When the Webster Street hotel backers overcame all opposition a few years ago, I had two primary concerns: the transfer to private control of town-owned land in Coolidge Corner, Brookline's shopping, eating, and strolling center, and the possibility that hotel management and town Selectmen wouldn't keep promises they made to garner approval. It's too late to regain the land, but not to insist that Courtyard by Marriott deliver what's due.
As part of my extensive research for this first-hand report, last Thursday afternoon I sat on one of those concrete benches Marriott erected at the intersection of Webster and Beacon to fulfill its commitment to improve the neighborhood. After my hot and humid walk, it felt pretty good.
Gazing up with more detachment than I usually achieve when I sneeringly pass the spot a dozen times a week, I decided that the building blends in well enough. As hotels go, this one is reasonably modest and, except for the bright driveway, relatively inconspicuous.
Around the time I noticed I was constantly shifting position trying to get comfortable, two women walked by tsk-tsking at the intersection. They mirrored comments made in several letters to this paper: The style-over-substance concrete benches are less relaxing than the seats they replaced, and the new traffic island jutting into Beacon Street -- forcing hotel guests to turn right -- is a traffic-hazard eyesore.
Leaning my spine against stark flat hardness, I watched cars and bikes swerve to avoid the obstacle. Town Transportation Engineer Peter Ditto said in last week's TAB that this problem should ease with repainted traffic lanes, though the curb may need yellow and black stripes to increase visibility -- just the thing to enliven the view from the concrete.
Other barriers jut into Webster Street to slow traffic on the under-construction "community street." In the meantime, as Ditto acknowledged and I later observed, cars still park where they shouldn't because the town hasn't yet installed signs. A few cars zoomed by, ignoring the traffic-calming devices.
I'm not sure what a community street is, but the brick pattern where Webster meets Harvard will look very artsy from any hovering helicopters.
Back on my bench, I sat watching cars turn left from Beacon onto Centre Street, following a sign with P for parking and a left arrow. Many then squeezed into the large overcrowded lot across from the Farmers Market. No sign pointed right, toward Webster.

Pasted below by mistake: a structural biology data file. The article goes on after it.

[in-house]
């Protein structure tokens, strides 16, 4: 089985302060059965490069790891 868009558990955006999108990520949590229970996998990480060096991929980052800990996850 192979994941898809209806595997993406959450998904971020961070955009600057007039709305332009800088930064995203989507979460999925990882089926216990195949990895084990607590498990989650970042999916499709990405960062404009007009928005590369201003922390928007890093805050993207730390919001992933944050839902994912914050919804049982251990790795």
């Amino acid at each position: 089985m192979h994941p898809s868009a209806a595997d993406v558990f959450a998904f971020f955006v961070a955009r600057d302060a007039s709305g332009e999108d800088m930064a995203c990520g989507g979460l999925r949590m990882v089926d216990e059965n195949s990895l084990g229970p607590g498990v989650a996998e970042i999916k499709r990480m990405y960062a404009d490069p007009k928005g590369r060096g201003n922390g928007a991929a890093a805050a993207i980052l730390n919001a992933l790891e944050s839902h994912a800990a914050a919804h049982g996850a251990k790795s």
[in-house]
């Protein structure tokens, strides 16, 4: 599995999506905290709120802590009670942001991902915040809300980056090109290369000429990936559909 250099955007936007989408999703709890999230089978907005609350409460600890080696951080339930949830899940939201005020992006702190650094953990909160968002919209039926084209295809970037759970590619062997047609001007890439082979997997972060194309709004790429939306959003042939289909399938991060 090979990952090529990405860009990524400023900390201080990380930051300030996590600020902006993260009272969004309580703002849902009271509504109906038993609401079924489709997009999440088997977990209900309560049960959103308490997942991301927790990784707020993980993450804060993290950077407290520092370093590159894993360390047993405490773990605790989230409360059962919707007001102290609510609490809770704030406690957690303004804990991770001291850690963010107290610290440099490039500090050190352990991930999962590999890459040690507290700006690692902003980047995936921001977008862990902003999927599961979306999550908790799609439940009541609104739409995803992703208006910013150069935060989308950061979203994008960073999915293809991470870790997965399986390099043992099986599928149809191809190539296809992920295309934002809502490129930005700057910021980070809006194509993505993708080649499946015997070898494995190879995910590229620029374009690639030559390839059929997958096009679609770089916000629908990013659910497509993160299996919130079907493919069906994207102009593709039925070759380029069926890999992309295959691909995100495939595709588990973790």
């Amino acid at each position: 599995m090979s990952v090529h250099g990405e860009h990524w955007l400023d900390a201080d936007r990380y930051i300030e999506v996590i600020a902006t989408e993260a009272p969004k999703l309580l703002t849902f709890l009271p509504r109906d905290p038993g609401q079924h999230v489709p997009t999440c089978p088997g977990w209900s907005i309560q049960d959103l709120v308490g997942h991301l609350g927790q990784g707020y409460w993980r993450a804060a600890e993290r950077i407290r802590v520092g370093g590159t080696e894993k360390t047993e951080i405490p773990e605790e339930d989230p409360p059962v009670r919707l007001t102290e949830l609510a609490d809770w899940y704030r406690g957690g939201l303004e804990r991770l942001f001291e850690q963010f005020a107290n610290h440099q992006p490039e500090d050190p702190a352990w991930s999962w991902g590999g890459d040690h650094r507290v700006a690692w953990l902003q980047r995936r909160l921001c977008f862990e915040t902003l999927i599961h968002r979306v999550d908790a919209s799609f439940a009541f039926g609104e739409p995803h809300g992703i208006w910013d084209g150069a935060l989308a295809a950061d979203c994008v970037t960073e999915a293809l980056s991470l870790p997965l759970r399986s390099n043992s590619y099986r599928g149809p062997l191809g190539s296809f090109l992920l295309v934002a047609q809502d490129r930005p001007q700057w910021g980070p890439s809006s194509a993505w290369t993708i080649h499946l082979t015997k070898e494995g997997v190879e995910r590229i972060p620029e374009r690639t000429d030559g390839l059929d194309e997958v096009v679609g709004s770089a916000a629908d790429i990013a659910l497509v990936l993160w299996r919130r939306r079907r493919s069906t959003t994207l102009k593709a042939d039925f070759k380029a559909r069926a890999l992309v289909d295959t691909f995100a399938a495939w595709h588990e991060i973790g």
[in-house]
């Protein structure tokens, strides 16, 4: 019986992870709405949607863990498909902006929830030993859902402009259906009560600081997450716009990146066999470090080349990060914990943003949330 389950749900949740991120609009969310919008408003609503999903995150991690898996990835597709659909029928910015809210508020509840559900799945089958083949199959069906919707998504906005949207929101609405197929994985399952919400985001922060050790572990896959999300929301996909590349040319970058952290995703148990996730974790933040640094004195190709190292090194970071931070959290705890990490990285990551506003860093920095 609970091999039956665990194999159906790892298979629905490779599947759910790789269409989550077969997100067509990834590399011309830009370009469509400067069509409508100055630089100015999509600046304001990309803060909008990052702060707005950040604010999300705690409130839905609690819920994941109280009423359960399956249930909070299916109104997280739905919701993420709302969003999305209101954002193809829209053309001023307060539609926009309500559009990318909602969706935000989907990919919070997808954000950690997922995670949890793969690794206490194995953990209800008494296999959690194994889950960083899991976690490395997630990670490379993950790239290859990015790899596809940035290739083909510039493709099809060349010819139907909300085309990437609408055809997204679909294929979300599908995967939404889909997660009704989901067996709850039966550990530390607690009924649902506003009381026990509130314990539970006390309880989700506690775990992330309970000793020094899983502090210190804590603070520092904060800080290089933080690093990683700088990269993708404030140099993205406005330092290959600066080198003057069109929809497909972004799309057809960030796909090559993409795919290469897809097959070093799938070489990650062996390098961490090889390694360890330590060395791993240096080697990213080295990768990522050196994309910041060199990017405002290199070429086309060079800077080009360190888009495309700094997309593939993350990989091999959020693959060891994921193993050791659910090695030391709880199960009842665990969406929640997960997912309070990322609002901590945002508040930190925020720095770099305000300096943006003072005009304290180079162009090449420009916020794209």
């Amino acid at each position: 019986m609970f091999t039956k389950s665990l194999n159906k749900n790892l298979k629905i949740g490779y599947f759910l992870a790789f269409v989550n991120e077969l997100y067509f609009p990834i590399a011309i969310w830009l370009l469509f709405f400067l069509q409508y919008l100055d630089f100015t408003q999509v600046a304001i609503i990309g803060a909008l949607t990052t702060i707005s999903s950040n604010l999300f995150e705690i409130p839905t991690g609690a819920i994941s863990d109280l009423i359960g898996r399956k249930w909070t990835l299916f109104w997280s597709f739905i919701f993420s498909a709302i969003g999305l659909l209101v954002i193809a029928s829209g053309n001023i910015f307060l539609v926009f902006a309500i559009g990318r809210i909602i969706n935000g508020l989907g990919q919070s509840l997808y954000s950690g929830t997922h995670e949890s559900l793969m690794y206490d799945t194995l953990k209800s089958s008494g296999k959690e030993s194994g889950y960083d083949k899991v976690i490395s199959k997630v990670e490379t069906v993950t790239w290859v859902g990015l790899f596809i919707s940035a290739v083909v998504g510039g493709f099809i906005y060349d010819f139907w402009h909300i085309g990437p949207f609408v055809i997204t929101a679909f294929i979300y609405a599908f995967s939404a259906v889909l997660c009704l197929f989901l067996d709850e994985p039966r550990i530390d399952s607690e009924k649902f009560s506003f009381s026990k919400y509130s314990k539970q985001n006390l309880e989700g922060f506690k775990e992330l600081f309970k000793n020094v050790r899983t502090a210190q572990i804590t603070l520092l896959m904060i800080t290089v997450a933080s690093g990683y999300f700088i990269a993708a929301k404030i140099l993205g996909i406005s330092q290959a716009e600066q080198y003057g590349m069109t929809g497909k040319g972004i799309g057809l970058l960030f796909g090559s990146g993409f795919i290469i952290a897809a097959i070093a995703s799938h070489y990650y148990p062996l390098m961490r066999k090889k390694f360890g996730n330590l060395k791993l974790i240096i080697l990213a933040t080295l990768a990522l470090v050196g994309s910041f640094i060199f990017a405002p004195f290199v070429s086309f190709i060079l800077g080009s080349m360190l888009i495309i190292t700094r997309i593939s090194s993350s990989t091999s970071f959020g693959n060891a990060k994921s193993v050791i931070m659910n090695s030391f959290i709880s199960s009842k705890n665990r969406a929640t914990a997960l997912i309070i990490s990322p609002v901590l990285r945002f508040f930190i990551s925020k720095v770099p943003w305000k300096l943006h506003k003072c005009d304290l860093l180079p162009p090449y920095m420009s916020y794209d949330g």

I moved to a wooden bench closer to the hotel. In ten minutes, just a few cars turned into the unmarked driveway of the underground parking garage. Because the hotel eliminated a busy town lot, Marriott lets the public park for the same rate as town meters. Yet the town's failure to erect street signs ensures that drivers maneuver endlessly around Centre Street instead. I later saw a hand-written temporary notice at the Centre Street entrance with an arrow pointing to the Marriott, but it was too small, too low, and too late to matter.
Descending into the parking garage, I counted 40 empty spots. Further down the street, a small 13-spot town lot had 14 cars.
Next I walked into the hotel's garden. The Webster Street entrance has no sign (surprise!), but I vaguely remember that the deal required keeping it open. I sat on a bench (wooden!) listening to birds chirp and air conditioners hum. The untouched grass could be a sterile but pleasant-enough place to eat lunch and let toddlers run around, far enough from street noise and hard sharp concrete edges.
I ended my investigation in the busy air-conditioned lobby. Grabbing a complimentary cup of coffee, I meandered past happy visitors. A family sat on comfortable chairs, examining maps. A woman spoke Hebrew into a cell phone, confirming her arrival. A couple waited for a taxi. The desk clerk was crisply efficient.
Like it or not, Brookline's hotel is here, so let's make the most of what used to be town property. Use that garage! And then sit in the garden on an inviting wooden bench with a cup of free coffee and ponder what to do about concrete furniture, dangerous traffic islands, and the prospects of institutionalizing continuing community input. And: Enjoy!
Note: this version may differ from the published version.
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Page updated September 30, 2007